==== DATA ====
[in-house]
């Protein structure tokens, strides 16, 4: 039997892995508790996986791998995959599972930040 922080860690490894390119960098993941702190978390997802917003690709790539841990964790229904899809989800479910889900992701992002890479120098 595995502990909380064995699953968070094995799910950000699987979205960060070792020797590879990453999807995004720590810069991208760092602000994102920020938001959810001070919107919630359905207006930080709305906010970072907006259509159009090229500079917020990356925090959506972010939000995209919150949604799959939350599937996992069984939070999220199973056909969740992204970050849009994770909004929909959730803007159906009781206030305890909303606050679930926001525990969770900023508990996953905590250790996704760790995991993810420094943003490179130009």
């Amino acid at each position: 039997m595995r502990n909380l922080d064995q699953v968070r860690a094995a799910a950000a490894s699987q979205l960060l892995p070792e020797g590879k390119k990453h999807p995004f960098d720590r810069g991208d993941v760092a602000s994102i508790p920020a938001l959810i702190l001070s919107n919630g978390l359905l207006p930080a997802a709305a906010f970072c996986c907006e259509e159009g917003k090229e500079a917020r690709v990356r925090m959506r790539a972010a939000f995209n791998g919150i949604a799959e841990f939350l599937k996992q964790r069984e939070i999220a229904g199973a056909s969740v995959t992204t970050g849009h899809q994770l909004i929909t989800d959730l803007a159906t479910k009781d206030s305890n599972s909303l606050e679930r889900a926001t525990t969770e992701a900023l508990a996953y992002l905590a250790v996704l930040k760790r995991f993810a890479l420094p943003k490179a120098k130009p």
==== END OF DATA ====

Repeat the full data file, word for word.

[in-house]
């Protein structure tokens, strides 16, 4: 039997892995508790996986791998995959599972930040 922080860690490894390119960098993941702190978390997802917003690709790539841990964790229904899809989800479910889900992701992002890479120098 595995502990909380064995699953968070094995799910950000699987979205960060070792020797590879990453999807995004720590810069991208760092602000994102920020938001959810001070919107919630359905207006930080709305906010970072907006259509159009090229500079917020990356925090959506972010939000995209919150949604799959939350599937996992069984939070999220199973056909969740992204970050849009994770909004929909959730803007159906009781206030305890909303606050679930926001525990969770900023508990996953905590250790996704760790995991993810420094943003490179130009």
């Amino acid at each position: 039997m595995r502990n909380l922080d064995q699953v968070r860690a094995a799910a950000a490894s699987q979205l960060l892995p070792e020797g590879k390119k990453h999807p995004f960098d720590r810069g991208d993941v760092a602000s994102i508790p920020a938001l959810i702190l001070s919107n919630g978390l359905l207006p930080a997802a709305a906010f970072c996986c907006e259509e159009g917003k090229e500079a917020r690709v990356r925090m959506r790539a972010a939000f995209n791998g919150i949604a799959e841990f939350l599937k996992q964790r069984e939070i999220a229904g199973a056909s969740v995959t992204t970050g849009h899809q994770l909004i929909t989800d959730l803007a159906t479910k009781d206030s305890n599972s909303l606050e679930r889900a926001t525990t969770e992701a900023l508990a996953y992002l905590a250790v996704l930040k760790r995991f993810a890479l420094p943003k490179a120098k130009p």